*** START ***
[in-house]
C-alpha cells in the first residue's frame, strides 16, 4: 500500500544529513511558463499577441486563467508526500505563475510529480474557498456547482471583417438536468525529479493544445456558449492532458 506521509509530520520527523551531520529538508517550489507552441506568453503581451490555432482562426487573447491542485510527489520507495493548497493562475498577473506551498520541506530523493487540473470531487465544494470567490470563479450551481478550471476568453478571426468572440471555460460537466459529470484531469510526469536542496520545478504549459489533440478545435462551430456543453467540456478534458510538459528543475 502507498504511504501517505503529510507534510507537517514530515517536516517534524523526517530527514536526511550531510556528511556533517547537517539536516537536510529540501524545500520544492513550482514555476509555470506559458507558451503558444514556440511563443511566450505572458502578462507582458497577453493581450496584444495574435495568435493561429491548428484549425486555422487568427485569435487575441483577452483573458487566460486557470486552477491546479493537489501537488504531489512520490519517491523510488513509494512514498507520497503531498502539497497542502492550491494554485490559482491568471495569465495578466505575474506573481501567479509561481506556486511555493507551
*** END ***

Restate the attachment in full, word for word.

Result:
[in-house]
C-alpha cells in the first residue's frame, strides 16, 4: 500500500544529513511558463499577441486563467508526500505563475510529480474557498456547482471583417438536468525529479493544445456558449492532458 506521509509530520520527523551531520529538508517550489507552441506568453503581451490555432482562426487573447491542485510527489520507495493548497493562475498577473506551498520541506530523493487540473470531487465544494470567490470563479450551481478550471476568453478571426468572440471555460460537466459529470484531469510526469536542496520545478504549459489533440478545435462551430456543453467540456478534458510538459528543475 502507498504511504501517505503529510507534510507537517514530515517536516517534524523526517530527514536526511550531510556528511556533517547537517539536516537536510529540501524545500520544492513550482514555476509555470506559458507558451503558444514556440511563443511566450505572458502578462507582458497577453493581450496584444495574435495568435493561429491548428484549425486555422487568427485569435487575441483577452483573458487566460486557470486552477491546479493537489501537488504531489512520490519517491523510488513509494512514498507520497503531498502539497497542502492550491494554485490559482491568471495569465495578466505575474506573481501567479509561481506556486511555493507551